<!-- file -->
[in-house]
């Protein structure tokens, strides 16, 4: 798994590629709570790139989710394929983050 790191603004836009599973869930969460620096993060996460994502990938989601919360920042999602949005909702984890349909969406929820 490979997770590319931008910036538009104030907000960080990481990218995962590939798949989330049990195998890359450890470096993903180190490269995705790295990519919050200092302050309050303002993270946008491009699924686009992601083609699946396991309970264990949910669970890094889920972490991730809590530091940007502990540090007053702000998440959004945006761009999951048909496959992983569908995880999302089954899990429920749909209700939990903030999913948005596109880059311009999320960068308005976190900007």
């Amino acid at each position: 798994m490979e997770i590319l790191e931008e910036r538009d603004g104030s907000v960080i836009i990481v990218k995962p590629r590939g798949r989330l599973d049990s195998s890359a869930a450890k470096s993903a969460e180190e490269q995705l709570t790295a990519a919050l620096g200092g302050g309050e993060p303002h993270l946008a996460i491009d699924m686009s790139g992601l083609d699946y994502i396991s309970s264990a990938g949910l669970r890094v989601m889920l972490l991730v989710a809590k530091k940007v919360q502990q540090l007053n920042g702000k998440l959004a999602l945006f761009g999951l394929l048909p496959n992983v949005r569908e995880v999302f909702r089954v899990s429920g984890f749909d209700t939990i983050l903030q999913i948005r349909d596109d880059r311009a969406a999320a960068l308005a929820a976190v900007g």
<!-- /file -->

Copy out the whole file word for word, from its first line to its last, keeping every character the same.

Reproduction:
[in-house]
């Protein structure tokens, strides 16, 4: 798994590629709570790139989710394929983050 790191603004836009599973869930969460620096993060996460994502990938989601919360920042999602949005909702984890349909969406929820 490979997770590319931008910036538009104030907000960080990481990218995962590939798949989330049990195998890359450890470096993903180190490269995705790295990519919050200092302050309050303002993270946008491009699924686009992601083609699946396991309970264990949910669970890094889920972490991730809590530091940007502990540090007053702000998440959004945006761009999951048909496959992983569908995880999302089954899990429920749909209700939990903030999913948005596109880059311009999320960068308005976190900007």
């Amino acid at each position: 798994m490979e997770i590319l790191e931008e910036r538009d603004g104030s907000v960080i836009i990481v990218k995962p590629r590939g798949r989330l599973d049990s195998s890359a869930a450890k470096s993903a969460e180190e490269q995705l709570t790295a990519a919050l620096g200092g302050g309050e993060p303002h993270l946008a996460i491009d699924m686009s790139g992601l083609d699946y994502i396991s309970s264990a990938g949910l669970r890094v989601m889920l972490l991730v989710a809590k530091k940007v919360q502990q540090l007053n920042g702000k998440l959004a999602l945006f761009g999951l394929l048909p496959n992983v949005r569908e995880v999302f909702r089954v899990s429920g984890f749909d209700t939990i983050l903030q999913i948005r349909d596109d880059r311009a969406a999320a960068l308005a929820a976190v900007g």